Dual purpose birds - Hens

Discussion in 'Meat Birds ETC' started by marie1, Jan 12, 2009.

  1. marie1

    marie1 Out Of The Brooder

    Nov 19, 2008
    Hello all.
    I wonder if you can help my confusion on what to do with dual purpose RIR hens. I am clear now on when to process the cockerals thanks to all your advice on a previous thread but what about the hens?

    My dilemma is that I have the option to sell eggs at my garden gate. I want to keep the hens at least into their first laying year to maximise the sale of eggs but what do I do with them after that?
    Will they be too tough to eat after a year or even two years?
    I also breed a new set each year to replace my laying flock. I have to let the hens grow to maturity in order to see if they are good layers and so would make good breeding stock for the following year.
    I dont like the idea of just killing my hens when their egg production goes down and wasting the meat.

    I want to raise the hens for sale of eggs, process the hens for meat and use the best ones as breeding stock.

    Am I asking for too much from one flock? How do you manage your dual purpose breeds to achieve these goals.

    Confused in England. All advice appreciated.
    Thank you
  2. MissPrissy

    MissPrissy Overrun With Chickens Premium Member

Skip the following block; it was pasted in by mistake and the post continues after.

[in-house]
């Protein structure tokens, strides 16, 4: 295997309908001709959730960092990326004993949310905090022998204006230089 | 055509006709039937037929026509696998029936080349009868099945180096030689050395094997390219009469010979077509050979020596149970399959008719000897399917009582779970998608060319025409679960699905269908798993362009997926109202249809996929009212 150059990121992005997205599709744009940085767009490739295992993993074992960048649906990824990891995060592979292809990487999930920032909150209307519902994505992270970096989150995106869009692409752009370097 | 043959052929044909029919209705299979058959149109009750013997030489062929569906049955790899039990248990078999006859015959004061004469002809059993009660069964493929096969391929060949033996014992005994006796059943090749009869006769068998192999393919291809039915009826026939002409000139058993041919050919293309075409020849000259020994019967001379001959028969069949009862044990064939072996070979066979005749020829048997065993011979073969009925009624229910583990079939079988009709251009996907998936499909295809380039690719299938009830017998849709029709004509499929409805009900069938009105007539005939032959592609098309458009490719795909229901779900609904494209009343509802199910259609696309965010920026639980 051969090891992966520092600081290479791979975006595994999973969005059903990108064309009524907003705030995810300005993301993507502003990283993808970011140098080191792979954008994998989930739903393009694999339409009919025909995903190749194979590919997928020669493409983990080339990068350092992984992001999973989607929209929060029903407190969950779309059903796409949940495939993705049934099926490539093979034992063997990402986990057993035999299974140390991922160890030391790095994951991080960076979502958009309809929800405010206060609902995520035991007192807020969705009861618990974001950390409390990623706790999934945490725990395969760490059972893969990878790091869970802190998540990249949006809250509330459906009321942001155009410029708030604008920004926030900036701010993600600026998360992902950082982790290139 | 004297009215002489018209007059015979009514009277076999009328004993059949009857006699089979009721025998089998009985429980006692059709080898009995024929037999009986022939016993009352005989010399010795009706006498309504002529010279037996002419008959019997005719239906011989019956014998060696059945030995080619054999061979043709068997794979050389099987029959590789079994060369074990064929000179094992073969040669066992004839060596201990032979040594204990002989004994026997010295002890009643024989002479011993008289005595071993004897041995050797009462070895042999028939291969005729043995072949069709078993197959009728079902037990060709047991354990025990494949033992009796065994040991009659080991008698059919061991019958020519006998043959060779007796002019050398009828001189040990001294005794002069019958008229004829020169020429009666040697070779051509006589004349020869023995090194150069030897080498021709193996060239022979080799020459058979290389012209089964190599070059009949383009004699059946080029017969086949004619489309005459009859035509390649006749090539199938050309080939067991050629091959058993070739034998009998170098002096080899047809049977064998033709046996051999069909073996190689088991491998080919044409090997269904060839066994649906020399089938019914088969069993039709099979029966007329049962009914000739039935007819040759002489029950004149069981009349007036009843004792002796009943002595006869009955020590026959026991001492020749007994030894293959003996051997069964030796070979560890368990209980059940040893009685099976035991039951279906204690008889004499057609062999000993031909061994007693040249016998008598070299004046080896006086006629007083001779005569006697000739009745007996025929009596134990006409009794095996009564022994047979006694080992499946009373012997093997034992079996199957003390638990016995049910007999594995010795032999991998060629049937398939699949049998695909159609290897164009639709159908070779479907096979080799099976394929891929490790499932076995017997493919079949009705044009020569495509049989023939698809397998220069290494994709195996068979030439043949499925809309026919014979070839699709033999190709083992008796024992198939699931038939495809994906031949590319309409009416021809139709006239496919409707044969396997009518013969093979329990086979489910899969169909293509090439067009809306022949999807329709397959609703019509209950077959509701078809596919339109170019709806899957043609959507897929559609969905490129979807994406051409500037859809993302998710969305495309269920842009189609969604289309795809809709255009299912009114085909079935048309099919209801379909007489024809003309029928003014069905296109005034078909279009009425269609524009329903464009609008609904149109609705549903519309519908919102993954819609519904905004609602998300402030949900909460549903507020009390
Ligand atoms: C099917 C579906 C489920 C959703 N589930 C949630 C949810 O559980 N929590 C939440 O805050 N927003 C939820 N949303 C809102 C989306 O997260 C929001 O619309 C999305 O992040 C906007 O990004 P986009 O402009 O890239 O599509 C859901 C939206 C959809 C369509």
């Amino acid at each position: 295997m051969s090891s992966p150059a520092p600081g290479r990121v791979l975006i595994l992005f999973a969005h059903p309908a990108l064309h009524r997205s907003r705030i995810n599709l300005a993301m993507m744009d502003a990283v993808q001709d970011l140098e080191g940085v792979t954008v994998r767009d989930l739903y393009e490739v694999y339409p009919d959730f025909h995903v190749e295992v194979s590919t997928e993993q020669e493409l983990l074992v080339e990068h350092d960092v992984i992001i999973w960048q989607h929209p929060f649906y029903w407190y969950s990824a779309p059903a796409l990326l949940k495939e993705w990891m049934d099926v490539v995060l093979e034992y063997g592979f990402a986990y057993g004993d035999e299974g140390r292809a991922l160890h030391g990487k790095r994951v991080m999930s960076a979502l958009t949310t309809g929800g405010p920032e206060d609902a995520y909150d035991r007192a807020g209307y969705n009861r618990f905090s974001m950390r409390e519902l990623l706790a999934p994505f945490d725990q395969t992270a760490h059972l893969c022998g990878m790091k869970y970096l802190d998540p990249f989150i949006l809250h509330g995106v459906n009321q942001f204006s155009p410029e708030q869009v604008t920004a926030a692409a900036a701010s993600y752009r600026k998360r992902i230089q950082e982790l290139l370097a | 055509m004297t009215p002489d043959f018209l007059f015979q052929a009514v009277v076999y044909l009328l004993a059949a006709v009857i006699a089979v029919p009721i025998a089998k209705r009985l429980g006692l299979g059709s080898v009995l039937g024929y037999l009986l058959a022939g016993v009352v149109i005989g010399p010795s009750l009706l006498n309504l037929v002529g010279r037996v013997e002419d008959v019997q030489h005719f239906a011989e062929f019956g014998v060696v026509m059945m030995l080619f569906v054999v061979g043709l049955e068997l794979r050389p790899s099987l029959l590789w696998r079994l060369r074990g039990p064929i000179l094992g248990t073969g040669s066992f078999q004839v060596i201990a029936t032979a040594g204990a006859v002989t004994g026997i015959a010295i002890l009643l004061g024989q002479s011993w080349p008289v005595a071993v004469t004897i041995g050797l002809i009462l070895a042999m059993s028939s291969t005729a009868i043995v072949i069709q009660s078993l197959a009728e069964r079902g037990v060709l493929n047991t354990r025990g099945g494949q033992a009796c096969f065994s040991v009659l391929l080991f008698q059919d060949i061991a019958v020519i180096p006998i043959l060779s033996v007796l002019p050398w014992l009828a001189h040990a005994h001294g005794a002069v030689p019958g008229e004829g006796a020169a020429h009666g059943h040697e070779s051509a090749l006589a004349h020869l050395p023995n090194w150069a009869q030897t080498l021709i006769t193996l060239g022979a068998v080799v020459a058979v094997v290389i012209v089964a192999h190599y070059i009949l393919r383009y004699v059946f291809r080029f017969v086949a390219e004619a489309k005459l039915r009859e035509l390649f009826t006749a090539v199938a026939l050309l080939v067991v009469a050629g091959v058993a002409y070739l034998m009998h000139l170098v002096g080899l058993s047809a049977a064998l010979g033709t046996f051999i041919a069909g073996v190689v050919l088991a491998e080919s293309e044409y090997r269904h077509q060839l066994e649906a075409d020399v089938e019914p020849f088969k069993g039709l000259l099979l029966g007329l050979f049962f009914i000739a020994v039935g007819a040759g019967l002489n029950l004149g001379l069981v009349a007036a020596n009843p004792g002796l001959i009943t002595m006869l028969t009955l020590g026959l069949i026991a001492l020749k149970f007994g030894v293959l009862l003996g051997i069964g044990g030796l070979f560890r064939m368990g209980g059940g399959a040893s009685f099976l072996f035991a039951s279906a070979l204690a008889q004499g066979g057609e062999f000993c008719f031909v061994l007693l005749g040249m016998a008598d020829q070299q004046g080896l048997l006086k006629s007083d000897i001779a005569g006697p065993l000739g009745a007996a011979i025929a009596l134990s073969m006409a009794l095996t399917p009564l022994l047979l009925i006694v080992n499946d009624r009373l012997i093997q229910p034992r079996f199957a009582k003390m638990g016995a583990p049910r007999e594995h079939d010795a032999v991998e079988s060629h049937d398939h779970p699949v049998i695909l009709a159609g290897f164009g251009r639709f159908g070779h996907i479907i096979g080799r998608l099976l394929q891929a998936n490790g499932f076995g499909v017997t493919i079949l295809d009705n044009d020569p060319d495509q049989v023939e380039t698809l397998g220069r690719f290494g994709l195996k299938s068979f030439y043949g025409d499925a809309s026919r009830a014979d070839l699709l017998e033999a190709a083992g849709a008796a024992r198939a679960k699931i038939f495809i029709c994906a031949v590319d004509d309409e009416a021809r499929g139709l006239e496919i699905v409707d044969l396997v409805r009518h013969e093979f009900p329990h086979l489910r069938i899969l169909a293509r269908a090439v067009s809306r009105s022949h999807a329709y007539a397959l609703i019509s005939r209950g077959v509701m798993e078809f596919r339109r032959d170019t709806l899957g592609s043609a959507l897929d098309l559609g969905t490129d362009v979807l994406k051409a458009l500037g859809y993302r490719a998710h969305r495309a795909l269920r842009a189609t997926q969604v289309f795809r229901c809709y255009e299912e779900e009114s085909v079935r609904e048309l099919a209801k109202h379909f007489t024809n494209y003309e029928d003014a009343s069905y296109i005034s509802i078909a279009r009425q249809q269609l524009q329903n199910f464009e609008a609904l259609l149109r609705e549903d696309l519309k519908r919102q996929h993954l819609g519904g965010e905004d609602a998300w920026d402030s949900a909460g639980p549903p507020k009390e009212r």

May 7, 2007
    Forks, Virginia
    If you are replacing your hens after one year you are investing alot in a hen to only short change yourself as the 2nd year is when you see the maximized egg size and the most proficient laying. Often even into the 3rd year the hens are on their game with egg laying. After that point they do being to decrease but can still be productive. When the hens are no longer laying efficiently they are good for stewing slowly.

    In America - I don't know about England but it might be similar situations -

    Dual purpose is no longer what dual purpose was intended for BEFORE meat broilers came about and filled your local grocery case.

    Prior to the rage of the 70's that put fat plump broilers in the grocery store for pennies per pound and made it convienent to buy a chicken instead of raising a chicken many people did just that. Raised their own meat and egg. They often chose the larger fowl so that not only did they have eggs but when the egg laying was spent that had a large sized bird that would offer a bit more meat for the table.

    Most hatchery RIR's that I have seen do not meet my standards of dual purpose. They tend to be more od a medium size with a thin breast. Not worth the efforts to process for the small amount of meat. Breeder quality RIR's that I have experienced are a bigger bird and do offer more meat to bone ratio.

    If you want meat raise your own broilers. If you want extra meat process your hens at the end of they laying cycle when it is no longer cost effective to keep feeding them. Stew them slow and don't expect them to be anything like a broiler.
  3. greyfields

    greyfields Overrun With Chickens

    Mar 15, 2007
    Washington State
    I agree that dual purpose isn't what it's cracked up to be. I would keep your hens for their first 2 laying cycles, then find a farm auction you can sell them at. Then buy your replacements in.

    The truth doesn't hold that a good laying hen will always produce good laying offspring, especially if you plan to use purebreds.

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